Here are the specific areas addressed in Packt Publishing's book. Please bear in mind that what appears below is not a table of contents, and the actual content in the book is arranged in a different way. I’ve simply categorized the content along instructional lines.

The book does an outstanding job of connecting the ways to teach with specific instructions of how to do the activities in Moodle. Screenshots and captures help the reader follow what is happening.

Learning Community Activities:

Moodle Forums

Moodle Chat

Content Mastery Activities:

Quiz set-ups, solutions, and deployment

Proctored, Timed tests from Secure Locations

Content Presentation:

Lessons Settings

Lesson Instructional Materials

Sequence of Activities

Wiki: Interactive content

Supplemental Activities:


Moodle Teaching Techniques

While the organization and presentation of the instructions is very clear, concise and easy to use, it is possible that the reader will be left asking “why” to a number of the suggestions and guidelines. For example, in the section entitled, Need for Sequential Activities, the book states: “We don’t want our students to ‘meander’ or wander through course items. We want to enforce a specific order of resources and activities” (Rice, 2007, 88). My immediate question was, “Why? What’s wrong with meandering?” Such questions would be well answered if the author provided a rationale, and at least two underpinnings from learning theory – one pro and one con- to help the reader gain a sense why decisions are made, and how learning is enhanced.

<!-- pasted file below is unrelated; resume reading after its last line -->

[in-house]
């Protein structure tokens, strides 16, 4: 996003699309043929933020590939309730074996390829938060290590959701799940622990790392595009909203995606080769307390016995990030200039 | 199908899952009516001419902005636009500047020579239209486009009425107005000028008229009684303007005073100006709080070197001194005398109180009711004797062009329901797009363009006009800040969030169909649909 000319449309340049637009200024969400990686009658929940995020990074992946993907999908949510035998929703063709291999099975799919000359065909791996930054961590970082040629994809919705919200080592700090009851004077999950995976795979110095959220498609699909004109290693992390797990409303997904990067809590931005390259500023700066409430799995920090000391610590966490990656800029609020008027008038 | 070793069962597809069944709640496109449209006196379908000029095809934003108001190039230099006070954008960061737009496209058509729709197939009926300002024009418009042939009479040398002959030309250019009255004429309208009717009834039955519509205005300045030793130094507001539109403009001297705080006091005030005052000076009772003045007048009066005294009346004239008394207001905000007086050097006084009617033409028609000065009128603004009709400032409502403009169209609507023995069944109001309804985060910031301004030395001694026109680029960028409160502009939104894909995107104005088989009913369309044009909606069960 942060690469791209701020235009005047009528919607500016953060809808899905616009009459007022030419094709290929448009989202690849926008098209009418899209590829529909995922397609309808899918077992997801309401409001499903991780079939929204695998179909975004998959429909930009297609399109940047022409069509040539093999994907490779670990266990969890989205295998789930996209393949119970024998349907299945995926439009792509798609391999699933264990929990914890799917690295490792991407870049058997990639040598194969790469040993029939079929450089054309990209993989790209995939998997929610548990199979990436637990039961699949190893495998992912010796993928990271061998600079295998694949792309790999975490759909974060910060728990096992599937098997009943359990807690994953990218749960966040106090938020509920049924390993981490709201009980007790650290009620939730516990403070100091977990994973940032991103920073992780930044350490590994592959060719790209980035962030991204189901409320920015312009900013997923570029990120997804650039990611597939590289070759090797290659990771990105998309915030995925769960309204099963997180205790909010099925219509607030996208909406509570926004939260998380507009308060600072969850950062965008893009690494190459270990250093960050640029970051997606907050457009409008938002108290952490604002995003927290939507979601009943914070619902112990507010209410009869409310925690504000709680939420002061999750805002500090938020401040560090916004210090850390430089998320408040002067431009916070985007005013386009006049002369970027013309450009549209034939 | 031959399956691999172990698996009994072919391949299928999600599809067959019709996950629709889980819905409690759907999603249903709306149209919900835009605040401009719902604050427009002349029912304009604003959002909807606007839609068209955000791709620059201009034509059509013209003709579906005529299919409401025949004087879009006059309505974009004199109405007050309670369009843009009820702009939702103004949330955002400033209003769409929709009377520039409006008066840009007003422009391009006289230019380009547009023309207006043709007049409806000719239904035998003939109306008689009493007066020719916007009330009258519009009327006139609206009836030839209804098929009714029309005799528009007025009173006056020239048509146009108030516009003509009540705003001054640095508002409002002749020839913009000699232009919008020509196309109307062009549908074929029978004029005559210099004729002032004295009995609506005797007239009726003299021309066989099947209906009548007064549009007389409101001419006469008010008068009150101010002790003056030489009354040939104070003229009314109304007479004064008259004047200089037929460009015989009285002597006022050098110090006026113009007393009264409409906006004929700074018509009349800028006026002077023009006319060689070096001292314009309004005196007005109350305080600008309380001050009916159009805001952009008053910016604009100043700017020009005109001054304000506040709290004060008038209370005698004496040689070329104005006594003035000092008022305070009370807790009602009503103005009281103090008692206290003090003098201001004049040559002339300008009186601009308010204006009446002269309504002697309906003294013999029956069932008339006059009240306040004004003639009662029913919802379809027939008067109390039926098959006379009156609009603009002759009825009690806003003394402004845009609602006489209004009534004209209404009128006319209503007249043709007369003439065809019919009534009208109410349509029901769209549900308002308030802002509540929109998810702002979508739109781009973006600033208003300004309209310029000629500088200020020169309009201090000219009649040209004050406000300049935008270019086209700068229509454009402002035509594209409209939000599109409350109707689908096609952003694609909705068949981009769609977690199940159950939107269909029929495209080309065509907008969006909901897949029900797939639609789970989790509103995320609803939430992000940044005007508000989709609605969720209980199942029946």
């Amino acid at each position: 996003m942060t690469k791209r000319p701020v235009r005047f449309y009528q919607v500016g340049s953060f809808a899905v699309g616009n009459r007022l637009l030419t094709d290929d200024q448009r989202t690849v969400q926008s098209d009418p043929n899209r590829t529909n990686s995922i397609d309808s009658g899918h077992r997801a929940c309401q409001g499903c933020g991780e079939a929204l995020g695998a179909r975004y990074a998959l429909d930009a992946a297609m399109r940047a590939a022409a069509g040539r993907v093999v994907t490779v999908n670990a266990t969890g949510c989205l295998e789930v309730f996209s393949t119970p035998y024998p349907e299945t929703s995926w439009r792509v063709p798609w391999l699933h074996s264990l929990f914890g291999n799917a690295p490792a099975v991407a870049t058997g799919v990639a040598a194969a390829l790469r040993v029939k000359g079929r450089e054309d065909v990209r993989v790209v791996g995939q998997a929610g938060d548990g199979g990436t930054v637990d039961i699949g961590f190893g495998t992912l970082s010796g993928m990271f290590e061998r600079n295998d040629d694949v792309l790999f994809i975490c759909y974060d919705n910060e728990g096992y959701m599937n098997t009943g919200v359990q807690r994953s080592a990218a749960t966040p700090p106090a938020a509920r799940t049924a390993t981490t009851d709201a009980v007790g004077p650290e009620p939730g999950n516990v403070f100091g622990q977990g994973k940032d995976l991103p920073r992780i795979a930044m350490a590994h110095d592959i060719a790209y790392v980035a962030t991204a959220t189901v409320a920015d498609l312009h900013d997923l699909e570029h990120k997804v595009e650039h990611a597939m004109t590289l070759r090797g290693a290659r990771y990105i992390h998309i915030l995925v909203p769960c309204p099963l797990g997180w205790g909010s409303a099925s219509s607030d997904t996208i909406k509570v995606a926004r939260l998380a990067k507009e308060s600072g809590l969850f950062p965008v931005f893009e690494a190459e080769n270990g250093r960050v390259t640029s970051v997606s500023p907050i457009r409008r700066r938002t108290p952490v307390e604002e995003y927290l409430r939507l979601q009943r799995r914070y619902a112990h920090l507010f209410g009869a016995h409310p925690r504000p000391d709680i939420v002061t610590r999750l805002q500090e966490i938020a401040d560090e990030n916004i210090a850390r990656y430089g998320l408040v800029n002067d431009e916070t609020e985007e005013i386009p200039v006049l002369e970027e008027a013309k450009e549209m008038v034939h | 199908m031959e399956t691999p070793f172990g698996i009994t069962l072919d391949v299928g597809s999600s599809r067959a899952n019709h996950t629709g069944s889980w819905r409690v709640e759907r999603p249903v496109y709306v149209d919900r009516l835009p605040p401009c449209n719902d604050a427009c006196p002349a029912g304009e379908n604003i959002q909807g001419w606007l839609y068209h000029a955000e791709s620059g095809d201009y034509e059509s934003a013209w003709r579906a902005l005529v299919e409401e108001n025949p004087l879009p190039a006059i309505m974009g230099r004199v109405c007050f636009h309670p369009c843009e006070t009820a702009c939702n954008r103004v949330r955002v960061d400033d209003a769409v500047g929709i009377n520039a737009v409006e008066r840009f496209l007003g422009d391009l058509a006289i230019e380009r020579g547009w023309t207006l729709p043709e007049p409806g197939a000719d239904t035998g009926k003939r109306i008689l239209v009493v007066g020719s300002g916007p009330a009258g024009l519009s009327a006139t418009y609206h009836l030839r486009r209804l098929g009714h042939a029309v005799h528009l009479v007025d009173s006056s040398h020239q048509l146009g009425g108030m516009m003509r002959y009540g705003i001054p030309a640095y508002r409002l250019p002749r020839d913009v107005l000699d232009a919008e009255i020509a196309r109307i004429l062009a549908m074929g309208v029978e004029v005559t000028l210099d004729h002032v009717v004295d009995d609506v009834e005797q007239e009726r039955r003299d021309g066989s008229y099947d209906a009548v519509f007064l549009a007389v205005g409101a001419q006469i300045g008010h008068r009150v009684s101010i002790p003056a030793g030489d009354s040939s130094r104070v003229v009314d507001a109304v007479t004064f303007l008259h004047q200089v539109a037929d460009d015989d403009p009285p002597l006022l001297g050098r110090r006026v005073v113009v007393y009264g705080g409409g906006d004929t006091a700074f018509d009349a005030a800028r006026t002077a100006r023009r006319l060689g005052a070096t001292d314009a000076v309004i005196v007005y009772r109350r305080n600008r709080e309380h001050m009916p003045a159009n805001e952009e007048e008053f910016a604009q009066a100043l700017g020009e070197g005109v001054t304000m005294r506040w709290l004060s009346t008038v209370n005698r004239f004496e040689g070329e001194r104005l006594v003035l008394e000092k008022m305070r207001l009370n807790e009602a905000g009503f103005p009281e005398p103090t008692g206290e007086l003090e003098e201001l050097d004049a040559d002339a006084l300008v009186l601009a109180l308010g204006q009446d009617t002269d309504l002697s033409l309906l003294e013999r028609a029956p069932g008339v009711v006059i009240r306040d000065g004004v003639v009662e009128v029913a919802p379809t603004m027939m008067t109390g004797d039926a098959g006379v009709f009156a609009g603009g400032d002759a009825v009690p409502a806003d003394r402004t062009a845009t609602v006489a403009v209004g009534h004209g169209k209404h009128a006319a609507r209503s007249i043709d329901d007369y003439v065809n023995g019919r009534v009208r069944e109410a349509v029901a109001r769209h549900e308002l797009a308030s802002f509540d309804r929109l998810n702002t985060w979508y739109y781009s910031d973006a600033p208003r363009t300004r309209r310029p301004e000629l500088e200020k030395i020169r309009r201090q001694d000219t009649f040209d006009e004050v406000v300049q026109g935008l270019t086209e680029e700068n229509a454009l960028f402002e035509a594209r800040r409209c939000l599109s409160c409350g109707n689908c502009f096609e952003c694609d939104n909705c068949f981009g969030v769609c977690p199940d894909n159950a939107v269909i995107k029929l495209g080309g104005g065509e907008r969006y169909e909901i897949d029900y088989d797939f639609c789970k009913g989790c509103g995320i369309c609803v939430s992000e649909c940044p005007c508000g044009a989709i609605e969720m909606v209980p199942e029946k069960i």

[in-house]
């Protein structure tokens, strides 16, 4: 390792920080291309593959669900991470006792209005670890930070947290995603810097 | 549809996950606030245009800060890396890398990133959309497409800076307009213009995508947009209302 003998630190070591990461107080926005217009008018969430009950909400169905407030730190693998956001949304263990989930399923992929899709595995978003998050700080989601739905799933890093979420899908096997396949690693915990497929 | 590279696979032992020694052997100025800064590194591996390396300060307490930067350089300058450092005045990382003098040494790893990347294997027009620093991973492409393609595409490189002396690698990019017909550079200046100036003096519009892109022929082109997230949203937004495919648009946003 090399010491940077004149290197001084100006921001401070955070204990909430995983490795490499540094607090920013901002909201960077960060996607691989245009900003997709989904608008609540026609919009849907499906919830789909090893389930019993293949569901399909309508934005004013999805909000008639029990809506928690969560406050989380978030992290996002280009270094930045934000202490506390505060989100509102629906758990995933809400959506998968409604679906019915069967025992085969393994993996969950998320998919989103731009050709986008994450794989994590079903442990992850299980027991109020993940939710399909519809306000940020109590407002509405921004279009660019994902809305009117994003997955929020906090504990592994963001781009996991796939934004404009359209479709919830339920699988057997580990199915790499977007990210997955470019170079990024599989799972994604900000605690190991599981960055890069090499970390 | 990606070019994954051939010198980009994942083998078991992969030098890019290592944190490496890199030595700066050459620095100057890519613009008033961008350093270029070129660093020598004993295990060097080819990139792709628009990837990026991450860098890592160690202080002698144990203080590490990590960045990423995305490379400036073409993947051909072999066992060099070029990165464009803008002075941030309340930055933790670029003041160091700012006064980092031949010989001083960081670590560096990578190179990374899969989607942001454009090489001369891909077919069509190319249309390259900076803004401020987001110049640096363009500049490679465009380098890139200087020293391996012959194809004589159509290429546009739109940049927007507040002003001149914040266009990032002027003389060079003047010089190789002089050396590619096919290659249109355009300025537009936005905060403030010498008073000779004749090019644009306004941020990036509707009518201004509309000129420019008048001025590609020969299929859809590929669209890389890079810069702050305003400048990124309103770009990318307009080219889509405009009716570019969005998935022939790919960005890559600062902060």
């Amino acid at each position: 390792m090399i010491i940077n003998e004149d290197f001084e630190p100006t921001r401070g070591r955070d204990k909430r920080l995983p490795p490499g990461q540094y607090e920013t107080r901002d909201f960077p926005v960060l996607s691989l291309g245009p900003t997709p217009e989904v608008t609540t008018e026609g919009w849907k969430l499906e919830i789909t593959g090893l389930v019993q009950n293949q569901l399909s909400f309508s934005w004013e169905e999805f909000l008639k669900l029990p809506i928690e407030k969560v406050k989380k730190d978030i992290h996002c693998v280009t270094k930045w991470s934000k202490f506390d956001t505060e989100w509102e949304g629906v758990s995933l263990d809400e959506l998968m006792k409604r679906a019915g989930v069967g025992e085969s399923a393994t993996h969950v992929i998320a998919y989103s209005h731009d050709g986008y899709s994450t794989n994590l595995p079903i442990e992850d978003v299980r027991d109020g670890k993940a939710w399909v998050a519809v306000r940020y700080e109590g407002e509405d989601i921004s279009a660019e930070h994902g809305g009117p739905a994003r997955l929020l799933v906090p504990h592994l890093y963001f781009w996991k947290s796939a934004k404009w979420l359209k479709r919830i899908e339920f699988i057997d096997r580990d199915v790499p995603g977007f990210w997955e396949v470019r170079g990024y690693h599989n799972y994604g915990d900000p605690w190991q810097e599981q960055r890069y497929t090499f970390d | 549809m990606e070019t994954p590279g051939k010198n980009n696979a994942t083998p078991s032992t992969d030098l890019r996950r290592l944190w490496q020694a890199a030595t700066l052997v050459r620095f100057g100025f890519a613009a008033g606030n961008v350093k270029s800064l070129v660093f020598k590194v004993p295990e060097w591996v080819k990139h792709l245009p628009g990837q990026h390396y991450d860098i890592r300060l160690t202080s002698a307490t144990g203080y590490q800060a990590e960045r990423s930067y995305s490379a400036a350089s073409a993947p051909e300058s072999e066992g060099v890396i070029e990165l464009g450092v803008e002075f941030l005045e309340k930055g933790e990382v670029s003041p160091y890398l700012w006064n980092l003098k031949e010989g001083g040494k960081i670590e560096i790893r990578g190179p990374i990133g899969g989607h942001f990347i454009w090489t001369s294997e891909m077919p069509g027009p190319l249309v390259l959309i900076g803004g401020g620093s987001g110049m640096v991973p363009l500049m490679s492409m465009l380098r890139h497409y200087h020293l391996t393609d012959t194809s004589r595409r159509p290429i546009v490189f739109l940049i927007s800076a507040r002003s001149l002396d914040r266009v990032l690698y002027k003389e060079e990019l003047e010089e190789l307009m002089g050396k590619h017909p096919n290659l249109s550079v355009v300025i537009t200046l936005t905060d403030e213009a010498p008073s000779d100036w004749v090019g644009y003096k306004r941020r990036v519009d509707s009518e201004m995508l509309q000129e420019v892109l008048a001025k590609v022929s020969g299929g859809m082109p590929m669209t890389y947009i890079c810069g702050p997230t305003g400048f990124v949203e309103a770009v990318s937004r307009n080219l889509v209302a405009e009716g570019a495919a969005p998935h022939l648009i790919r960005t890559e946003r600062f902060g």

The book is quite technical, which is good. However, it would have been very nice to discuss other issues, such as motivation, in an online course. I realize that there was perhaps not enough space in the book, and, perhaps it would be better to have a separate book – one that deals exclusively with learning theories as they apply to distributed education (whether online, or via mobile device).

A key question that the reader is likely to have at this point is, “Must I be using Moodle to use this book?”